Following the September 11th terrorist attacks, the storage networking industry found itself in an awkward situation. Disaster recovery has always been one of the solutions that SAN advocates have promoted. Use of Dense Wave Division Multiplexing (DWDM) or new IP storage technologies to extend the reach of storage beyond primary data centers has enabled remote mirroring and remote backup of vital corporate data. Fortunately for the collective karma of the storage networking industry, few vendors have attempted to opportunistically exploit the sudden surge of interest in disaster recovery. Instead, most have simply restated the technology benefits that SANs generally provide for disaster recovery, highlighting new functionality that can enhance design and implementation of business continuance strategies.
Like tape backup in general, disaster recovery has not been a favored career path for storage administrators. Safeguarding ever-changing corporate data is often a monotonous routine that, like paying insurance premiums, is done grudgingly but on a fixed schedule. While backing up vital corporate data to tape has been assisted by the development of larger tape libraries and higher capacity tape cartridges, the primary issue for tape backup is not scheduling or tape rotation, but restoring data from tape in the event of failure. Restoration imposes a lengthy downtime during which ongoing business may be lost. Consequently, despite the higher cost of disk mirroring to maintain a readily accessible copy of data, mirroring strategies are increasingly deployed as part of an optimum disaster recovery solution.
Intelligent controllers in higher end storage devices offer new options for disk mirroring, including the ability to have two separate storage units use each other as secondary mirrors. For disaster recovery implementations, this would allow two separate data centers to provide mutual support in the event of the failure of either center, performing on a grand scale the failover capability of server clustering. Mirroring between two remote sites, however, is not a trivial undertaking, particularly if long distances are involved. Depending on the applications being run to storage, the amount of data that must be synchronized between two locations may require sustained gigabit bandwidth in both directions. Initial attempts to use (DWDM) for extending distance were successful within a metropolitan circumference, but have not scaled well to regional distances. Mirroring between New York and New Jersey, for example, can be done with simple SAN extension via DWDM. Mirroring between New York and Chicago is problematic.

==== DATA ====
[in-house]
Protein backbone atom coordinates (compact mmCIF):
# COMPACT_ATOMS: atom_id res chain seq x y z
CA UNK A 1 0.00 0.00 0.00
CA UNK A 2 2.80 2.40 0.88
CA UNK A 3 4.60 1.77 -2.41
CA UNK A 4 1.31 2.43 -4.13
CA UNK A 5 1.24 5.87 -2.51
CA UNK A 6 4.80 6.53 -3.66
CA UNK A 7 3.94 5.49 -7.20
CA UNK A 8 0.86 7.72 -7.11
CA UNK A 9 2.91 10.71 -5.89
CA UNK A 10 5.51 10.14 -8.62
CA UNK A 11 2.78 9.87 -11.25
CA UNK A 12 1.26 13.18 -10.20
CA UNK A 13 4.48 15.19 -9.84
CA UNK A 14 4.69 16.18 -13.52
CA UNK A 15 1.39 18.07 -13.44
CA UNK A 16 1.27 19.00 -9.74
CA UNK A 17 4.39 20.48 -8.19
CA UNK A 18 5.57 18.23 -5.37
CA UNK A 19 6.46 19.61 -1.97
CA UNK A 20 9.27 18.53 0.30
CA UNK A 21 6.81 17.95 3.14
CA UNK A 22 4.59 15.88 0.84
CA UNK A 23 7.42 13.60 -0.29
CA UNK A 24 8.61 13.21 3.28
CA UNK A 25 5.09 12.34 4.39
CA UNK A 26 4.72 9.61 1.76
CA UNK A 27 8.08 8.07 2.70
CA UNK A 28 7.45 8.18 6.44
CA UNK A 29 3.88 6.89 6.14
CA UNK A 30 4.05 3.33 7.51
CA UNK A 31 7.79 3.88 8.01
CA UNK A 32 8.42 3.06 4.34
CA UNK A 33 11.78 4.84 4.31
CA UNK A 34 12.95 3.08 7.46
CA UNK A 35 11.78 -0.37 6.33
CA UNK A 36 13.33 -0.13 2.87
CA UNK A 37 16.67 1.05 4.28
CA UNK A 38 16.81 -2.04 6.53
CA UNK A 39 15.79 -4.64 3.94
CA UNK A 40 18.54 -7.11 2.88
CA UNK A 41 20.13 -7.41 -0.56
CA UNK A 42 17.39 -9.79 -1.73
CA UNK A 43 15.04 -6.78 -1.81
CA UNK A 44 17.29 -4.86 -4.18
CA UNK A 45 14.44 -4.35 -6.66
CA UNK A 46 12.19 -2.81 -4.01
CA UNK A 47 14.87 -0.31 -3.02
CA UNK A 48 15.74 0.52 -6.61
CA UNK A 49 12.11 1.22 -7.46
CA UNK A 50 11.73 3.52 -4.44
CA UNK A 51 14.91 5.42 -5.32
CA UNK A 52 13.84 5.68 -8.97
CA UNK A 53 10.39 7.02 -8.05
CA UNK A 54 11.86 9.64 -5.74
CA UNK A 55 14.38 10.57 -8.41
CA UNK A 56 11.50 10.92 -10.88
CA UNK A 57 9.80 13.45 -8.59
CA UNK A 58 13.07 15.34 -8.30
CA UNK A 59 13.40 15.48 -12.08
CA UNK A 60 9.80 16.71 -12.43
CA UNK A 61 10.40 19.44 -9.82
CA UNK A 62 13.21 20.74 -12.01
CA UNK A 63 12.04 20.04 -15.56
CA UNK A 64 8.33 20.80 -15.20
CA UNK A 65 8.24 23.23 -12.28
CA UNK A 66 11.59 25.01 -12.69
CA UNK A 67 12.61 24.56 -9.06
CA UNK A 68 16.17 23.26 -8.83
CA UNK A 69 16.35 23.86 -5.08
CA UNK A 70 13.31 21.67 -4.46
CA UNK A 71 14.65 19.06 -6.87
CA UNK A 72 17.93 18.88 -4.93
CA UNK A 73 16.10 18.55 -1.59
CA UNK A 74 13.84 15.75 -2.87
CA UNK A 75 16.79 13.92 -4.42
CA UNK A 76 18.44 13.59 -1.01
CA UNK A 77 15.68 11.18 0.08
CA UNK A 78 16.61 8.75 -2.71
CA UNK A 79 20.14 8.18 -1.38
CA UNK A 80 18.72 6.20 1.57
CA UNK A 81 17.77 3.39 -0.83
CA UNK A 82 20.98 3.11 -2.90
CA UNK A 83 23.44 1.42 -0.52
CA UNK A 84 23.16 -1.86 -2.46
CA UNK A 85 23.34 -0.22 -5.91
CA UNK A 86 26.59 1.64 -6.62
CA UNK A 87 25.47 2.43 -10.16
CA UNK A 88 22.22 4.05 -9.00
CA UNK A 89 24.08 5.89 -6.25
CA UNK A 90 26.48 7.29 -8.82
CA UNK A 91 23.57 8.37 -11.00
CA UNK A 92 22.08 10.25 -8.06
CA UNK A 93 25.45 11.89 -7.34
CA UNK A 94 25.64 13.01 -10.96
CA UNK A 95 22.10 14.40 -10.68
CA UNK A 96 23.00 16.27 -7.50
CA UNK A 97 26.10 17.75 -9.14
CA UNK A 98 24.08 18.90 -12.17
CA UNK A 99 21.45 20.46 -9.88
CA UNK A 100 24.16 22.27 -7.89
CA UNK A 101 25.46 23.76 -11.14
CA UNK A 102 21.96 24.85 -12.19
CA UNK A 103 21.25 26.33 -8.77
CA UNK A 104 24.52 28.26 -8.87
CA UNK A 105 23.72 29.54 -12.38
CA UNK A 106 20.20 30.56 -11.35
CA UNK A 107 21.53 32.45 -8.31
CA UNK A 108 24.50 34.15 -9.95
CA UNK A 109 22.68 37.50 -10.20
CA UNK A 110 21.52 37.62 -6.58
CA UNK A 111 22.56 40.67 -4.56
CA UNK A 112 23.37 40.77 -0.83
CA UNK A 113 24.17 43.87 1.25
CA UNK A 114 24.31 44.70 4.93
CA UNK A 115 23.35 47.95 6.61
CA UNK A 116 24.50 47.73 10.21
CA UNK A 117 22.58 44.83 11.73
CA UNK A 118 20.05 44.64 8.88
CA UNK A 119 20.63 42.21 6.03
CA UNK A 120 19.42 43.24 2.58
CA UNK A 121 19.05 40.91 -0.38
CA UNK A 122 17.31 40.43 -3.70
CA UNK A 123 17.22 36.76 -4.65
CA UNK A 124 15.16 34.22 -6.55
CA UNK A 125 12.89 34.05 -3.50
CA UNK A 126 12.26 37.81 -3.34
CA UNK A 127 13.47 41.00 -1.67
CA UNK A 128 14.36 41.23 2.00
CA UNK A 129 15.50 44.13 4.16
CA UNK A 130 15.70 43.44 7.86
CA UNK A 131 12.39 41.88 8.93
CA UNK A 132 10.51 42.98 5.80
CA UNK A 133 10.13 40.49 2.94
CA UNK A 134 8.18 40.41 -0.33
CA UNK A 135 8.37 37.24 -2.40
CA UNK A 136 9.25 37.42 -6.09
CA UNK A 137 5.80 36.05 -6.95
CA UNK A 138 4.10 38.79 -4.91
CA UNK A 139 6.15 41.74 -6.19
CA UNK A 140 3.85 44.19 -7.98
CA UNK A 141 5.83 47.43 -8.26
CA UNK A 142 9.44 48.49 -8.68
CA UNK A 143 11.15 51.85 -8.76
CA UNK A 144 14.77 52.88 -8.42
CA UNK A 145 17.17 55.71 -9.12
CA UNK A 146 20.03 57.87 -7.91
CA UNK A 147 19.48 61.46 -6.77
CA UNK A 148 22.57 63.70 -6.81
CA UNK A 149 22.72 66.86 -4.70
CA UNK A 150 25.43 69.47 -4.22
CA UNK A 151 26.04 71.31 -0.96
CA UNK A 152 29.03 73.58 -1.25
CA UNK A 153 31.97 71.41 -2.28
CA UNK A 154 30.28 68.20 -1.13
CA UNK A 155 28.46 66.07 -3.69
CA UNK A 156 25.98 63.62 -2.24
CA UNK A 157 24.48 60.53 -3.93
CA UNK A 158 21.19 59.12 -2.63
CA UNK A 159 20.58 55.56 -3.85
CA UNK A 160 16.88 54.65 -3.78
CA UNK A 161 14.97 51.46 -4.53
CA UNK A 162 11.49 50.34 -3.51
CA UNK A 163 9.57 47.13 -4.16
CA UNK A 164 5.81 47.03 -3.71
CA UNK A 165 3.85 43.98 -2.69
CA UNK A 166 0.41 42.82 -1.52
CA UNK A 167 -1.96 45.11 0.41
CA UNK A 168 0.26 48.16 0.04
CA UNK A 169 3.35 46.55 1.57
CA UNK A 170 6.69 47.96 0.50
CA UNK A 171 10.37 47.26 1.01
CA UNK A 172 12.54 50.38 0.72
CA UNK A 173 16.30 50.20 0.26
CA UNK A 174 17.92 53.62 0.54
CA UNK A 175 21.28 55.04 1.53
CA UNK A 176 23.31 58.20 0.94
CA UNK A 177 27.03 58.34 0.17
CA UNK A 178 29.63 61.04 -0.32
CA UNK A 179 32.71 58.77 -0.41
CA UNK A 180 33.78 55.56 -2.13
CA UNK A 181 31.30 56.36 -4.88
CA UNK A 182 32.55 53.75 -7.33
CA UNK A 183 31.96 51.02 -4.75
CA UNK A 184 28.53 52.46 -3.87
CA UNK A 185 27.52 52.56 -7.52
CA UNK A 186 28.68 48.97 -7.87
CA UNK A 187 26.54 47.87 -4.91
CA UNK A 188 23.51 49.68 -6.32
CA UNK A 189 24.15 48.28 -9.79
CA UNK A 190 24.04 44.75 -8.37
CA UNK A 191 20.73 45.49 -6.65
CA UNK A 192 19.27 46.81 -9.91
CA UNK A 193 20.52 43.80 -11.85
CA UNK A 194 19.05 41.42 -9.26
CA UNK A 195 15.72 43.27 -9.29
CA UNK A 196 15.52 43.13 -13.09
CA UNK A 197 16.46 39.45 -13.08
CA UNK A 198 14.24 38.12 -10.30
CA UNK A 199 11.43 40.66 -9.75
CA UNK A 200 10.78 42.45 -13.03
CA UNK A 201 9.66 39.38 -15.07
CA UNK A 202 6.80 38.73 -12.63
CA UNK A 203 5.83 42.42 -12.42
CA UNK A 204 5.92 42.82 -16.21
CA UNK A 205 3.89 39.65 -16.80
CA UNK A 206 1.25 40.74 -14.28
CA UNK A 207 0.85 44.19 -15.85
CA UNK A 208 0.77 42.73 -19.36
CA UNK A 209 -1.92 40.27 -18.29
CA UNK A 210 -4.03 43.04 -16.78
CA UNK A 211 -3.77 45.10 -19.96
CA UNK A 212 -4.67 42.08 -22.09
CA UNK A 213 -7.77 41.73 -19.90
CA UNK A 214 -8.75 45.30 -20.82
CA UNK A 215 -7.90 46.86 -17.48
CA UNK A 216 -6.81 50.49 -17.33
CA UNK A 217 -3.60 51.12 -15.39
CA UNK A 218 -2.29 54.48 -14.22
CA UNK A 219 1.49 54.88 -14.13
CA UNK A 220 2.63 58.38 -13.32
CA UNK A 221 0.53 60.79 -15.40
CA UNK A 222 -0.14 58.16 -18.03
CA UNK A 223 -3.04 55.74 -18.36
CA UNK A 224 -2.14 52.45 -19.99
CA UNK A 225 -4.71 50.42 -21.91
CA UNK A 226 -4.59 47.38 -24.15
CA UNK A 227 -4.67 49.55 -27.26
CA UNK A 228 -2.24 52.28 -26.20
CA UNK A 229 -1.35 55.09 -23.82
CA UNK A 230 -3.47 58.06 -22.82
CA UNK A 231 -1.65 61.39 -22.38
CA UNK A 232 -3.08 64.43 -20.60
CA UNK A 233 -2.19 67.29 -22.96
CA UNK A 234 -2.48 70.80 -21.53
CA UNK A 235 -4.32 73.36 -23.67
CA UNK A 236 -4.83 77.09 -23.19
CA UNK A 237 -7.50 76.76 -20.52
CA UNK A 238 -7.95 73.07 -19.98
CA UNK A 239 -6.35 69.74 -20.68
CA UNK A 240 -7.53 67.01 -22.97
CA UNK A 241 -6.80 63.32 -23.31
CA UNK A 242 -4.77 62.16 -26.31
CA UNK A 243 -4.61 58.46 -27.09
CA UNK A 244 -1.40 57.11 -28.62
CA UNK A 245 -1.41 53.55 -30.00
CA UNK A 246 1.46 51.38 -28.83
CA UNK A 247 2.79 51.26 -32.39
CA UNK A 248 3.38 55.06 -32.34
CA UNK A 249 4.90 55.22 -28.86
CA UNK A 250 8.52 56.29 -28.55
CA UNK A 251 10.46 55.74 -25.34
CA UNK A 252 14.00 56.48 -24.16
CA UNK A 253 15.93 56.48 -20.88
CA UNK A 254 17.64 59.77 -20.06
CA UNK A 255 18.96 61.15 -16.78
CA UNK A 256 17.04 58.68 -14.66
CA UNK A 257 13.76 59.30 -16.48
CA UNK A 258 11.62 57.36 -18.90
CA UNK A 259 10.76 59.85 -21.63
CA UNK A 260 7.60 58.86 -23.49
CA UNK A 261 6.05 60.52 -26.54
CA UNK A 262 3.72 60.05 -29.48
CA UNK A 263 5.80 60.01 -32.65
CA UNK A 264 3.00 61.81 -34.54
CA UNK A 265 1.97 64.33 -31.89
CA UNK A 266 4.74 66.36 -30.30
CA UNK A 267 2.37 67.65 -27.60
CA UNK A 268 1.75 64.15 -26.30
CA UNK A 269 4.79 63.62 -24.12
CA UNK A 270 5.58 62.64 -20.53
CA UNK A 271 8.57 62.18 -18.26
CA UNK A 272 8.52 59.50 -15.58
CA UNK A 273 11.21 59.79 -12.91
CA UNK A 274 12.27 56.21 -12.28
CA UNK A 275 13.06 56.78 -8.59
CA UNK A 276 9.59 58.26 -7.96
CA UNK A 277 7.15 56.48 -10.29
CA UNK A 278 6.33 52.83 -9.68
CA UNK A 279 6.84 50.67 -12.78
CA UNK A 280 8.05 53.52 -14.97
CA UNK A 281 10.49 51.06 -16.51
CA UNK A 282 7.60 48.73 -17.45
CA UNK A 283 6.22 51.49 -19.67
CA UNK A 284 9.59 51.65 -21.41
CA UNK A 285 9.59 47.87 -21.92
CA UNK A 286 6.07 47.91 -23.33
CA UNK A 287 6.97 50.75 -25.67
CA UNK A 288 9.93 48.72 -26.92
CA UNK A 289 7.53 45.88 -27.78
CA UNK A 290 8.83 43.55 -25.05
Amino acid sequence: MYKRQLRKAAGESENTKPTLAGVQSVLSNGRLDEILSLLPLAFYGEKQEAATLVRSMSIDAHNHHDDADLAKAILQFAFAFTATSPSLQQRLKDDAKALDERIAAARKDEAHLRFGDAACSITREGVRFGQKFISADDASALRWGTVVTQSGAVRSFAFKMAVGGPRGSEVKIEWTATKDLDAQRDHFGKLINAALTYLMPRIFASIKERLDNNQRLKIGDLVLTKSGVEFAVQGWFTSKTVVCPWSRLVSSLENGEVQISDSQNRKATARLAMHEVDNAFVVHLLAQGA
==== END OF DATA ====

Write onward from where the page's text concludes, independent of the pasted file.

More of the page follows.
Unfortunately for all of us, the distances now required to truly safeguard human and corporate data resources are unknown. Where previously it might have been sufficient to mirror between two buildings in the same city, now an entire city may be victim to direct or indirect disruption from an attack. Consequently, consultants are now recommending business continuance solutions that span regions, maintaining mirrors that may be separated by hundreds or thousands of miles.
The precedent for long distance mirroring was established by businesses situated in geologically unstable areas, such as California or the Pacific Northwest. Until recently, achieving stable, high performance links between regions has been difficult. Carriers such as Qwest are now offering gigabit and multi-gigabit services that can span coast to coast. For storage applications such as remote mirroring, new IP storage technologies have demonstrated sustained gigabit performance over thousands of miles. These new solutions are enabling disaster recovery strategies no longer bounded by distance or speed considerations, and which can now concentrate on the more critical issues of preserving human and IT resources in the event of catastrophe.